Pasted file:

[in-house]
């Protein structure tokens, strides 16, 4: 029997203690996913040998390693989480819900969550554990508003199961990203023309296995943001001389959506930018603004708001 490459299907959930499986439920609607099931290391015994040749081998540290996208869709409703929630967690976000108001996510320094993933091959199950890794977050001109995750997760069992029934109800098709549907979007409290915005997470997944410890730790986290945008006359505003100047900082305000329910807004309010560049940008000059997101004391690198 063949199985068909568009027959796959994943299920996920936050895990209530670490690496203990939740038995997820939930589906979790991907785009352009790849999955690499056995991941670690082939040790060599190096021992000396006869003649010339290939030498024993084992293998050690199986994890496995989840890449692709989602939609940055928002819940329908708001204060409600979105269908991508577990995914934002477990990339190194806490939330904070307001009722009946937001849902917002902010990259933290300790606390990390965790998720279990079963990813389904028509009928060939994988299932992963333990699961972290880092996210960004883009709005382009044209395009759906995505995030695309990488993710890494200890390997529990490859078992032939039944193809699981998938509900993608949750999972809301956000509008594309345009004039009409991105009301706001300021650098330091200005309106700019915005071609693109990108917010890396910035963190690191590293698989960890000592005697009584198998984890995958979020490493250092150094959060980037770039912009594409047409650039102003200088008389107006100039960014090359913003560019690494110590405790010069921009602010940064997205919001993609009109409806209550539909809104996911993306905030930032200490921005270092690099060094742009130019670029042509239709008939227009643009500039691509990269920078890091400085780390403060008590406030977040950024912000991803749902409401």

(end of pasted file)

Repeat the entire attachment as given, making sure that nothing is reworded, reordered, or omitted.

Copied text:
[in-house]
């Protein structure tokens, strides 16, 4: 029997203690996913040998390693989480819900969550554990508003199961990203023309296995943001001389959506930018603004708001 490459299907959930499986439920609607099931290391015994040749081998540290996208869709409703929630967690976000108001996510320094993933091959199950890794977050001109995750997760069992029934109800098709549907979007409290915005997470997944410890730790986290945008006359505003100047900082305000329910807004309010560049940008000059997101004391690198 063949199985068909568009027959796959994943299920996920936050895990209530670490690496203990939740038995997820939930589906979790991907785009352009790849999955690499056995991941670690082939040790060599190096021992000396006869003649010339290939030498024993084992293998050690199986994890496995989840890449692709989602939609940055928002819940329908708001204060409600979105269908991508577990995914934002477990990339190194806490939330904070307001009722009946937001849902917002902010990259933290300790606390990390965790998720279990079963990813389904028509009928060939994988299932992963333990699961972290880092996210960004883009709005382009044209395009759906995505995030695309990488993710890494200890390997529990490859078992032939039944193809699981998938509900993608949750999972809301956000509008594309345009004039009409991105009301706001300021650098330091200005309106700019915005071609693109990108917010890396910035963190690191590293698989960890000592005697009584198998984890995958979020490493250092150094959060980037770039912009594409047409650039102003200088008389107006100039960014090359913003560019690494110590405790010069921009602010940064997205919001993609009109409806209550539909809104996911993306905030930032200490921005270092690099060094742009130019670029042509239709008939227009643009500039691509990269920078890091400085780390403060008590406030977040950024912000991803749902409401």